In the work experience side, you need to have experience working in the field that is listed on our Department of Labour website. You need to have two years experience in the last five years working in a job where you need at least two years of training. For work experience, it is a little more difficult to qualify just because the bar has set pretty high standard for that. For example, a high school graduate could qualify for a Diversity Visa but you could be like a nursing assistant or you could be in some kind of a medical field and still not qualify. You need to have a high level on the work side.

Can you state clearly the conditions for eligibility for countries? We would like to know why some countries are accepted and others are not?

There is a list published every year on which countries are not eligible. The Department of Homeland Security compiles immigration States every year. They look back for the past five years to determine which countries have sent more than 50 000 immigrants to the United States. For example; China, Canada, Brazil, United Kingdom, Pakistan, Mexico do not qualify because they have sent a lot of people to the United States. Cameroon has not sent many people to the US.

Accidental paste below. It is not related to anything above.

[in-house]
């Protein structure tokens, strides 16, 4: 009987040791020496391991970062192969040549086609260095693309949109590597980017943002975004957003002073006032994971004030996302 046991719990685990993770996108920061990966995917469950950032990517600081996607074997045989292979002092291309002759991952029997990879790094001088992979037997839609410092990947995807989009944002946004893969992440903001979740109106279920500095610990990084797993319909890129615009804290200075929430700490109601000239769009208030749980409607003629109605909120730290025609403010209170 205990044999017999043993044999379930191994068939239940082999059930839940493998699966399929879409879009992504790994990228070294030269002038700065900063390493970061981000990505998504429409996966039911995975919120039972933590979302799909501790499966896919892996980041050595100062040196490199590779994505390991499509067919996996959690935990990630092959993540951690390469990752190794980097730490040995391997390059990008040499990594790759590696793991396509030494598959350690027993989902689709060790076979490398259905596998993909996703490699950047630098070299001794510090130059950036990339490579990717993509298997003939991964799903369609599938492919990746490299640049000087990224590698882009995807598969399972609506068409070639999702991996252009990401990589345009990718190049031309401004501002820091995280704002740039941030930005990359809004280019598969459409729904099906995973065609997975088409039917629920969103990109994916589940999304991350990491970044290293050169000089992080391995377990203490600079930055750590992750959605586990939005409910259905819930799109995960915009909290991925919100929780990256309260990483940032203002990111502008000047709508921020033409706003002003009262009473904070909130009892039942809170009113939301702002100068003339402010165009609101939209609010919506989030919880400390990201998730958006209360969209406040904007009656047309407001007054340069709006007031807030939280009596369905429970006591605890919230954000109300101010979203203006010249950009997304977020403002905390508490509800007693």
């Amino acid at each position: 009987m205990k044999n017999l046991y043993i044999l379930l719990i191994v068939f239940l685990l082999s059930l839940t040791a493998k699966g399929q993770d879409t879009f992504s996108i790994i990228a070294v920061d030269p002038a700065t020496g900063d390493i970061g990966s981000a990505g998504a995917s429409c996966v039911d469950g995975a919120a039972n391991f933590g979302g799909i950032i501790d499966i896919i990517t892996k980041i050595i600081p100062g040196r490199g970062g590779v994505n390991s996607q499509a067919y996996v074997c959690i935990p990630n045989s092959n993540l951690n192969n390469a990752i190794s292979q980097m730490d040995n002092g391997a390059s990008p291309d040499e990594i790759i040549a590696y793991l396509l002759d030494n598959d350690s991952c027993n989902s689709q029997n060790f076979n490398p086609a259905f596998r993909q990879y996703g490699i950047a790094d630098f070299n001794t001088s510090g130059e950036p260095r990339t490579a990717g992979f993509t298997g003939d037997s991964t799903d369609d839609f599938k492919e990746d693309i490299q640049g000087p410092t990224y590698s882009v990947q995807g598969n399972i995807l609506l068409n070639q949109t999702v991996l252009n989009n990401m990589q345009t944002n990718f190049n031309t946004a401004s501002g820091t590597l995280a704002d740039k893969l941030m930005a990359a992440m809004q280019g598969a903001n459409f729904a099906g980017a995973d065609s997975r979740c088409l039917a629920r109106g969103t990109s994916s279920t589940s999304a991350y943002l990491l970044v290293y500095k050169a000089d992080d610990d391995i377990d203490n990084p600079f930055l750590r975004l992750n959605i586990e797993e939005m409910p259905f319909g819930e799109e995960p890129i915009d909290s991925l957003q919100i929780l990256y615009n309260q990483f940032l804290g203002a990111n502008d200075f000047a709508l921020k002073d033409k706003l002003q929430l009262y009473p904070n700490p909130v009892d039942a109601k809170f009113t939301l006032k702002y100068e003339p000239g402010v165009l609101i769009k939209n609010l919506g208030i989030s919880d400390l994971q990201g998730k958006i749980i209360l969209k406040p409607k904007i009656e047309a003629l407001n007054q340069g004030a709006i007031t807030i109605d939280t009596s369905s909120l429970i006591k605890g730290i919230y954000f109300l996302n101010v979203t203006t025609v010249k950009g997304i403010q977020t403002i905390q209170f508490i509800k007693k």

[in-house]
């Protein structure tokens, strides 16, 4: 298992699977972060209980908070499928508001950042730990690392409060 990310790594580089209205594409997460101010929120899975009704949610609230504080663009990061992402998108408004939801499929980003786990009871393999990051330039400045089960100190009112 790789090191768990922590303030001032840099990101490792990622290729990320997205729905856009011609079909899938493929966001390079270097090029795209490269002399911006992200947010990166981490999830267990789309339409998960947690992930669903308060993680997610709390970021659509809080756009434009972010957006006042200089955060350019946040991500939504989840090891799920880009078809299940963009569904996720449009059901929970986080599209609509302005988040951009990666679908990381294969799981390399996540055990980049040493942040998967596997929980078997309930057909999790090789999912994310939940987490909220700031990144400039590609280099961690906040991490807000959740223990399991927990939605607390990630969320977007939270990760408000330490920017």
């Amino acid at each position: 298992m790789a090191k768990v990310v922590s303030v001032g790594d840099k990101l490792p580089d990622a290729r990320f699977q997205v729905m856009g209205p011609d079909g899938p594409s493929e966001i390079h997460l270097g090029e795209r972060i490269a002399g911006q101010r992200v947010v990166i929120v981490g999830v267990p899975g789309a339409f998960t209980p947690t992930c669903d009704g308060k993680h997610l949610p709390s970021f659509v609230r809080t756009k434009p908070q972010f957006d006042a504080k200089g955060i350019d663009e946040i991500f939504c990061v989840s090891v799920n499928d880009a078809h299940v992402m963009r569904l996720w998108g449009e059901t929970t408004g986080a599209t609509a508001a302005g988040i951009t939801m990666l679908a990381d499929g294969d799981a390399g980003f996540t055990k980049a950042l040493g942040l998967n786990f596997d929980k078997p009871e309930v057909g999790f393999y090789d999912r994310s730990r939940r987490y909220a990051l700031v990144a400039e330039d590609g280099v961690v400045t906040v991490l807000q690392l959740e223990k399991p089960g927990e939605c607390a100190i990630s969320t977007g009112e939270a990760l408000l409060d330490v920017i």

How many Cameroonians have gone to the US and are already working in the programme?

There have been approximately 10.053 DVs issued to Cameroonians between 2003 and 2012.  Last year, we issued 900 visas to Cameroonians.

How many Cameroonians are expected to benefit from the programme this year?
 

I think more than 900. We are still wrapping up the programme for this year. But we expect that we have higher numbers.

It looks like certain guarantees for people who succeeded in the programme are no longer there. At first, whoever succeeded was going to have a job.
 

Well, there has never been a guarantee. It is purely a voluntary programme. We don’t provide any specific benefits to people who win. They have to pay their own way, find their own employment and their own places to live. So, there has never been a guarantee with the programme.

Why does it take a very long time for someone who wins to move to the US?